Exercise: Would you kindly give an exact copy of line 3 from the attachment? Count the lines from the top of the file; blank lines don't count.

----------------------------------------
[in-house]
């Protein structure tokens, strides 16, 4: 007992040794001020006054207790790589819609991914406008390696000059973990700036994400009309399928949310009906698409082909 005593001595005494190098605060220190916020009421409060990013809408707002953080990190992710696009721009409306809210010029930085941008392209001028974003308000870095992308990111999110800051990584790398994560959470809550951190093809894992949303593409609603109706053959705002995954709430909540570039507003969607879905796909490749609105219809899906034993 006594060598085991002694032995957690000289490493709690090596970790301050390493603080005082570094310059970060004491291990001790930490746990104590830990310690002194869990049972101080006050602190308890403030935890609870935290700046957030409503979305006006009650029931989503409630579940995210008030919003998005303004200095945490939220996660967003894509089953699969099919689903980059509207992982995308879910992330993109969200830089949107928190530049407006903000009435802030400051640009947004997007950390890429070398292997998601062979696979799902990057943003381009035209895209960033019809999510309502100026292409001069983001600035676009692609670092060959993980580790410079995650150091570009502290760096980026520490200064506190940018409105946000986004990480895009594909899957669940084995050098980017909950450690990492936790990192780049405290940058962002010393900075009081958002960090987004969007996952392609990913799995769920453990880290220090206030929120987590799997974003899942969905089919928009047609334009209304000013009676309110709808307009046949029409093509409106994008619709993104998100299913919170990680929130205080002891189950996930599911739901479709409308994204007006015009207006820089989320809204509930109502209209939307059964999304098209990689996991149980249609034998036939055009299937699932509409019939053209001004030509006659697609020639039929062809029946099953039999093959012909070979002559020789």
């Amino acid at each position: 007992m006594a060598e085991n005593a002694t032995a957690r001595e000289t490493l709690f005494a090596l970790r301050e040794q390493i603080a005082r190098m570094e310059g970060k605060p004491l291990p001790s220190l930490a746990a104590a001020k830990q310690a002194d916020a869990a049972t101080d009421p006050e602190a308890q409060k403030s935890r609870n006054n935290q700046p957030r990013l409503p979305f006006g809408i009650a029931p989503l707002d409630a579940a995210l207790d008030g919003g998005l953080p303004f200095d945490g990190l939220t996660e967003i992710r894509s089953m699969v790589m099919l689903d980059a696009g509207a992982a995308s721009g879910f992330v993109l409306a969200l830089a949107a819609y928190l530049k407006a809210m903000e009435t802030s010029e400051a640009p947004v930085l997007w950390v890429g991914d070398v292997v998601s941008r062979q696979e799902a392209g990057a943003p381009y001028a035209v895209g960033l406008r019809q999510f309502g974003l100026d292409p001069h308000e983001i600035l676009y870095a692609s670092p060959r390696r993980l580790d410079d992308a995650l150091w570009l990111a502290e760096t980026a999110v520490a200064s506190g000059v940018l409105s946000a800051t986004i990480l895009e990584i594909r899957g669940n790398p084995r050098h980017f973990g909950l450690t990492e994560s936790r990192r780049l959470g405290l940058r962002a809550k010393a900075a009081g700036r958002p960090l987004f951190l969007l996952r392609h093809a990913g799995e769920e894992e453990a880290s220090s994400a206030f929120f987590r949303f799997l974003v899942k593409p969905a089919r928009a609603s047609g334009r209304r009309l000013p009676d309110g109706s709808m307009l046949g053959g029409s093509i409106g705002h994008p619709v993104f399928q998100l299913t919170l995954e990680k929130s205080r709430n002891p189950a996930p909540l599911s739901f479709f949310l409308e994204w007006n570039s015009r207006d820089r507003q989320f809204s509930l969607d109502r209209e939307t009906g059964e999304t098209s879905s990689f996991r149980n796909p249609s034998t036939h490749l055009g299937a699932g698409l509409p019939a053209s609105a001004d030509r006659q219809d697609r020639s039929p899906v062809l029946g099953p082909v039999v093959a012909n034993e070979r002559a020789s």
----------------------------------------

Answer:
């Amino acid at each position: 007992m006594a060598e085991n005593a002694t032995a957690r001595e000289t490493l709690f005494a090596l970790r301050e040794q390493i603080a005082r190098m570094e310059g970060k605060p004491l291990p001790s220190l930490a746990a104590a001020k830990q310690a002194d916020a869990a049972t101080d009421p006050e602190a308890q409060k403030s935890r609870n006054n935290q700046p957030r990013l409503p979305f006006g809408i009650a029931p989503l707002d409630a579940a995210l207790d008030g919003g998005l953080p303004f200095d945490g990190l939220t996660e967003i992710r894509s089953m699969v790589m099919l689903d980059a696009g509207a992982a995308s721009g879910f992330v993109l409306a969200l830089a949107a819609y928190l530049k407006a809210m903000e009435t802030s010029e400051a640009p947004v930085l997007w950390v890429g991914d070398v292997v998601s941008r062979q696979e799902a392209g990057a943003p381009y001028a035209v895209g960033l406008r019809q999510f309502g974003l100026d292409p001069h308000e983001i600035l676009y870095a692609s670092p060959r390696r993980l580790d410079d992308a995650l150091w570009l990111a502290e760096t980026a999110v520490a200064s506190g000059v940018l409105s946000a800051t986004i990480l895009e990584i594909r899957g669940n790398p084995r050098h980017f973990g909950l450690t990492e994560s936790r990192r780049l959470g405290l940058r962002a809550k010393a900075a009081g700036r958002p960090l987004f951190l969007l996952r392609h093809a990913g799995e769920e894992e453990a880290s220090s994400a206030f929120f987590r949303f799997l974003v899942k593409p969905a089919r928009a609603s047609g334009r209304r009309l000013p009676d309110g109706s709808m307009l046949g053959g029409s093509i409106g705002h994008p619709v993104f399928q998100l299913t919170l995954e990680k929130s205080r709430n002891p189950a996930p909540l599911s739901f479709f949310l409308e994204w007006n570039s015009r207006d820089r507003q989320f809204s509930l969607d109502r209209e939307t009906g059964e999304t098209s879905s990689f996991r149980n796909p249609s034998t036939h490749l055009g299937a699932g698409l509409p019939a053209s609105a001004d030509r006659q219809d697609r020639s039929p899906v062809l029946g099953p082909v039999v093959a012909n034993e070979r002559a020789s």